This post comes from Chantal Bilodeau’s Artists and Climate Change Blog
When someone asked me recently what kind of photography I do, my response â€œclimate change photographyâ€ elicited this comment: â€œOh, you mean chasing glaciers?â€ He was referring, of course, to the documentary film Chasing Ice about still photographer James Balogâ€™s Extreme Ice Survey, which provides hauntingly beautiful visual proof of one of the (many) impacts of climate change.
I found myself explaining to this dinner party acquaintance that climate change photography is not limited to melting glaciers or stranded polar bears. Ideally, climate change photography should focus on all aspects of climate change â€“ causes, impacts, mitigation and adaptation. Then he asked me what mitigation wasâ€¦
Thatâ€™s when I realized I had some homework to do. I needed a simple definition of climate change photography, one that would resonate with the masses. In short, I needed to develop a 30-second elevator pitch to describe what I do and why I do it.
I spent the next several weeks clicking around the Internet, only to discover that there is no official definition of â€œclimate change photographyâ€ (nor, for that matter, â€œclimate change artâ€ â€“ although that is quickly changing). Moreover, my Google search results for â€œclimate change photographyâ€ were dominated by the name of one photographer â€“ James Balog. This may give some people (like my dinner party acquaintance) the mistaken impression that if you are not documenting melting glaciers or stranded polar bears, then you are not a climate change photographer.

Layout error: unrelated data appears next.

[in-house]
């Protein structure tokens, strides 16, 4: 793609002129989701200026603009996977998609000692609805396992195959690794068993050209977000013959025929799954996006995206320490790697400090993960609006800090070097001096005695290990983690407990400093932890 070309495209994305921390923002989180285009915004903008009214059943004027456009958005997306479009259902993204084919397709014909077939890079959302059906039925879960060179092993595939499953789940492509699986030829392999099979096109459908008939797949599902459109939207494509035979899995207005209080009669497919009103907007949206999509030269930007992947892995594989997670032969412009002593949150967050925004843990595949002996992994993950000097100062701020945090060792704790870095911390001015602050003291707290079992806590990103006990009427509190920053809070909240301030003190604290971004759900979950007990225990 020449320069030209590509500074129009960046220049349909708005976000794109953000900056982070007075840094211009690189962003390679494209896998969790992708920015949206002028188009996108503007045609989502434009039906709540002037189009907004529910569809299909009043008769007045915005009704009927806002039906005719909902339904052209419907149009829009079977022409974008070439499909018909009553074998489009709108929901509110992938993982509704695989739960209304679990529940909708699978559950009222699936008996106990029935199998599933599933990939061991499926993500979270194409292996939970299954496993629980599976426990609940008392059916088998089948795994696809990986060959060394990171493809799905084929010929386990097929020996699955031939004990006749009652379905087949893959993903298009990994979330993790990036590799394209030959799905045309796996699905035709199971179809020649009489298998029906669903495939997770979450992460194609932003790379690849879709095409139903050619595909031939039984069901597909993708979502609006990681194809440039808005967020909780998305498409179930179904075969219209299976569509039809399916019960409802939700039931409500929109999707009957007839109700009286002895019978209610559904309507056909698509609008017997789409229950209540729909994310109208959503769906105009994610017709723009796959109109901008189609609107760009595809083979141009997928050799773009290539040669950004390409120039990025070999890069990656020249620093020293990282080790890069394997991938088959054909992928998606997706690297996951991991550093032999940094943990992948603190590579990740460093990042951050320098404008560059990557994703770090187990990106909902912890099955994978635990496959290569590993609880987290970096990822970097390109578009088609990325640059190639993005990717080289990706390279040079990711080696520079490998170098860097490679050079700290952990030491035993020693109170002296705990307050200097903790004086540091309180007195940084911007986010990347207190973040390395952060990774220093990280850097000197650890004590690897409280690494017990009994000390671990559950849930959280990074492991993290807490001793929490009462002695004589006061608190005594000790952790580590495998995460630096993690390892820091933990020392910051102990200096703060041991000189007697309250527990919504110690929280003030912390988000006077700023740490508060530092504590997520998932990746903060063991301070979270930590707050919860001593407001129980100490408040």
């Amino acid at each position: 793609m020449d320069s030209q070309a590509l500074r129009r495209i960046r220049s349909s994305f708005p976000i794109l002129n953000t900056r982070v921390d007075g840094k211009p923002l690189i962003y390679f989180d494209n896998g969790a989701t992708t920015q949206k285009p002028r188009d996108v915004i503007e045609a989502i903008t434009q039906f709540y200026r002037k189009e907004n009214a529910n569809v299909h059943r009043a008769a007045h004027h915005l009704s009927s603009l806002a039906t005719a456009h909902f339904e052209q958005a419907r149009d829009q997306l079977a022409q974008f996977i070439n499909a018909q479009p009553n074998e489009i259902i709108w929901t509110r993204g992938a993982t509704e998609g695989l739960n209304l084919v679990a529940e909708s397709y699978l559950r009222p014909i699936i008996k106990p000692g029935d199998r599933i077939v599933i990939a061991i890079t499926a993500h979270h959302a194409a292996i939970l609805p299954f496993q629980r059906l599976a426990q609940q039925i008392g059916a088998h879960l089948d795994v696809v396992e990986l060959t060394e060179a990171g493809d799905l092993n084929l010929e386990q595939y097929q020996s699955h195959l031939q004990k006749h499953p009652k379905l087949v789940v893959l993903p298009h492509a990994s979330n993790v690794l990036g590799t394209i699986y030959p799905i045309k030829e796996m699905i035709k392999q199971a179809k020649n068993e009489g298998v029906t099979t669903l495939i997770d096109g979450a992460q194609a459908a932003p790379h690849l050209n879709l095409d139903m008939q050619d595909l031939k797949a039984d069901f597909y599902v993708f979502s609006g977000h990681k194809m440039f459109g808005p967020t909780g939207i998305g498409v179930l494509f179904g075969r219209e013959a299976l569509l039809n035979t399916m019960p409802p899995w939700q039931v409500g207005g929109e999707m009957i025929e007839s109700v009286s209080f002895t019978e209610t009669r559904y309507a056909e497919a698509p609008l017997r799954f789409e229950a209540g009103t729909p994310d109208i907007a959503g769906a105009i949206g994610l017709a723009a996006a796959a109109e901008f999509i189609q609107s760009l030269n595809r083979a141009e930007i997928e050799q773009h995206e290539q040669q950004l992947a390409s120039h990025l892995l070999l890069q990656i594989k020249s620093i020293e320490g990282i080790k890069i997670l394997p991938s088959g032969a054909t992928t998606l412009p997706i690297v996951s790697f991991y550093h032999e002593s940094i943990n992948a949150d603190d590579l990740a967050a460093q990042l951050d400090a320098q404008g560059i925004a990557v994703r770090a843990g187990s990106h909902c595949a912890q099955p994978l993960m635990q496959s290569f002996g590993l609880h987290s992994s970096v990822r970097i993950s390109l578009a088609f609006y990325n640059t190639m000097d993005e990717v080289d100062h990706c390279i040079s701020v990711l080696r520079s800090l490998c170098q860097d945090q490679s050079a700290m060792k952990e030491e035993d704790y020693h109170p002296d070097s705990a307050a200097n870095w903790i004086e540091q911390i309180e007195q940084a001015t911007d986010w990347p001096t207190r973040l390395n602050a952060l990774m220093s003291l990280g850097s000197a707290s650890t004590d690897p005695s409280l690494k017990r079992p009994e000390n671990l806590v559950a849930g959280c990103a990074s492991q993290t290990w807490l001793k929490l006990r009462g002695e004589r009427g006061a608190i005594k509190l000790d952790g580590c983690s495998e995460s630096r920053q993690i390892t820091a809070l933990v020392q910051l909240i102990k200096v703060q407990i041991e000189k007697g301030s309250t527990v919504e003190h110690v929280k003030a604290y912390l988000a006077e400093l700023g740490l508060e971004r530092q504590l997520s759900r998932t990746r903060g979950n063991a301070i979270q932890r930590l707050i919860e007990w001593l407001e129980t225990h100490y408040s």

There are, for example, several photographers focusing on the human face of climate change, such as American photographers Benjamin Drummond and Sara Joy Steele, and Swiss photographers Mathias Braschler and Monika Fischer. Both couples explore the loss of livelihood and culture due to climate change.
There are other photographers focusing on the humanitarian consequences of climate change, such as members of the photo cooperative NOOR, whose diverse images collectively point to the same conclusion: that most social disruption â€“ conflict, food riots, drought, forced migration, refugees, sickness and hunger â€“ can be attributed either directly or indirectly to climate change.
If we wanted to stretch the definition of climate change photography even further, we could include those daredevil â€œstorm chaserâ€ photographers such as Mick Hollingshead whose breathtaking images of supercells and tornadoes provide additional evidence of the increased frequency and intensity of violent storms related to warmer temperatures and more humid air.
Or the growing number of photographers drawn to document the environmental and human impact from unconventional drilling â€“ also known as fracking â€“ of so-called â€œcleanâ€ and â€œethicalâ€ fossil fuels (both of which require vast amounts of fresh waterâ€¦), such as Garth Lenz, Eugene Richards,Â and the collaborative Marcellus Shale Documentary Project.
I could go on and onâ€¦ you get the point: Â climate change photography is as broad as the subject of climate change is complex. Difficult to define.
But the longer I thought about it, the more I realized that climate change photographers fall into two loosely defined camps:
1)Â Â Those who primarily focus on the â€œnegativeâ€ impacts/consequences of climate change; and
2)Â Â Those who primarily focus on what I would like to call the â€œsilver liningâ€ of the dark climate change cloud. (And there are probably many photographers doing both, e.g., Gary Braasch.)
The vast majority of self-described climate change photographers fall into the â€œnegative impactâ€ camp, i.e., they provide stunning imagery of the most visible and disturbing impacts of climate change: extreme weather, historic droughts, temperature records, ice-free Arctic summers, rising seas, melting glaciers, coastal erosion, storm surges, forest fires, ruined crops, food riots, dried river beds, forced migration and refugees; etc.
In contrast, only a handful of photographers fall into the â€œsilver liningâ€ camp, i.e., using their cameras to shift the global climate change conversation from despair to optimism, from apathy to action. To celebrate the many opportunities â€“ economic, environmental and health â€“ to be gained from transitioning to a clean energy economy.